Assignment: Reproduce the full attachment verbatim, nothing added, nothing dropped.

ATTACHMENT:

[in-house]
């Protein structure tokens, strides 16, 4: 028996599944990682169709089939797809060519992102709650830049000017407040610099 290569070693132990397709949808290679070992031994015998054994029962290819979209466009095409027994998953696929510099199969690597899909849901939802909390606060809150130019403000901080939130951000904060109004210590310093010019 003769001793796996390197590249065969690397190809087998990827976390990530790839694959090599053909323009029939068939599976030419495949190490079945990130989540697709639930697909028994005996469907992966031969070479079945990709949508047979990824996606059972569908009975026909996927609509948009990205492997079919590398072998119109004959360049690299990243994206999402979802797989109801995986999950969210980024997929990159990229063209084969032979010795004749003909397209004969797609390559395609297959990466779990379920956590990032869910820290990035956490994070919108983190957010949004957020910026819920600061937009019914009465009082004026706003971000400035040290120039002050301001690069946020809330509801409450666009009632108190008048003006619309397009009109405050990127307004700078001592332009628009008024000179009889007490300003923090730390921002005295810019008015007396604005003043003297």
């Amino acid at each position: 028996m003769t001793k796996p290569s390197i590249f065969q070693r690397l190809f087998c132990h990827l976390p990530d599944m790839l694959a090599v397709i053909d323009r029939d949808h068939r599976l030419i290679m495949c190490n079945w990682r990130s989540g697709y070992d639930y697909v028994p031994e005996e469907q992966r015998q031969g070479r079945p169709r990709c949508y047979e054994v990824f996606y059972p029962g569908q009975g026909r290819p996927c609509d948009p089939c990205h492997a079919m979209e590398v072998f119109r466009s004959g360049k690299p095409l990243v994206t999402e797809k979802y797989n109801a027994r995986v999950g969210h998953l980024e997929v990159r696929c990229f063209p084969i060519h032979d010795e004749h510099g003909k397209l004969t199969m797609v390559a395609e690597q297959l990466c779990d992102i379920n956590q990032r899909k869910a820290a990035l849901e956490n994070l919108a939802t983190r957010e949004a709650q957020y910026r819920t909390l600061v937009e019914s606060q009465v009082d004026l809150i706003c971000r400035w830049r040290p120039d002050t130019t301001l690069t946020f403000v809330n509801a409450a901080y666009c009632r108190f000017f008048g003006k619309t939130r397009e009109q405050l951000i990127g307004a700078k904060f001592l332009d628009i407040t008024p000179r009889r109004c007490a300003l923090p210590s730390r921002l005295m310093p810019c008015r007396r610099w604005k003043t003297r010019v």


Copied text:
[in-house]
């Protein structure tokens, strides 16, 4: 028996599944990682169709089939797809060519992102709650830049000017407040610099 290569070693132990397709949808290679070992031994015998054994029962290819979209466009095409027994998953696929510099199969690597899909849901939802909390606060809150130019403000901080939130951000904060109004210590310093010019 003769001793796996390197590249065969690397190809087998990827976390990530790839694959090599053909323009029939068939599976030419495949190490079945990130989540697709639930697909028994005996469907992966031969070479079945990709949508047979990824996606059972569908009975026909996927609509948009990205492997079919590398072998119109004959360049690299990243994206999402979802797989109801995986999950969210980024997929990159990229063209084969032979010795004749003909397209004969797609390559395609297959990466779990379920956590990032869910820290990035956490994070919108983190957010949004957020910026819920600061937009019914009465009082004026706003971000400035040290120039002050301001690069946020809330509801409450666009009632108190008048003006619309397009009109405050990127307004700078001592332009628009008024000179009889007490300003923090730390921002005295810019008015007396604005003043003297």
């Amino acid at each position: 028996m003769t001793k796996p290569s390197i590249f065969q070693r690397l190809f087998c132990h990827l976390p990530d599944m790839l694959a090599v397709i053909d323009r029939d949808h068939r599976l030419i290679m495949c190490n079945w990682r990130s989540g697709y070992d639930y697909v028994p031994e005996e469907q992966r015998q031969g070479r079945p169709r990709c949508y047979e054994v990824f996606y059972p029962g569908q009975g026909r290819p996927c609509d948009p089939c990205h492997a079919m979209e590398v072998f119109r466009s004959g360049k690299p095409l990243v994206t999402e797809k979802y797989n109801a027994r995986v999950g969210h998953l980024e997929v990159r696929c990229f063209p084969i060519h032979d010795e004749h510099g003909k397209l004969t199969m797609v390559a395609e690597q297959l990466c779990d992102i379920n956590q990032r899909k869910a820290a990035l849901e956490n994070l919108a939802t983190r957010e949004a709650q957020y910026r819920t909390l600061v937009e019914s606060q009465v009082d004026l809150i706003c971000r400035w830049r040290p120039d002050t130019t301001l690069t946020f403000v809330n509801a409450a901080y666009c009632r108190f000017f008048g003006k619309t939130r397009e009109q405050l951000i990127g307004a700078k904060f001592l332009d628009i407040t008024p000179r009889r109004c007490a300003l923090p210590s730390r921002l005295m310093p810019c008015r007396r610099w604005k003043t003297r010019v």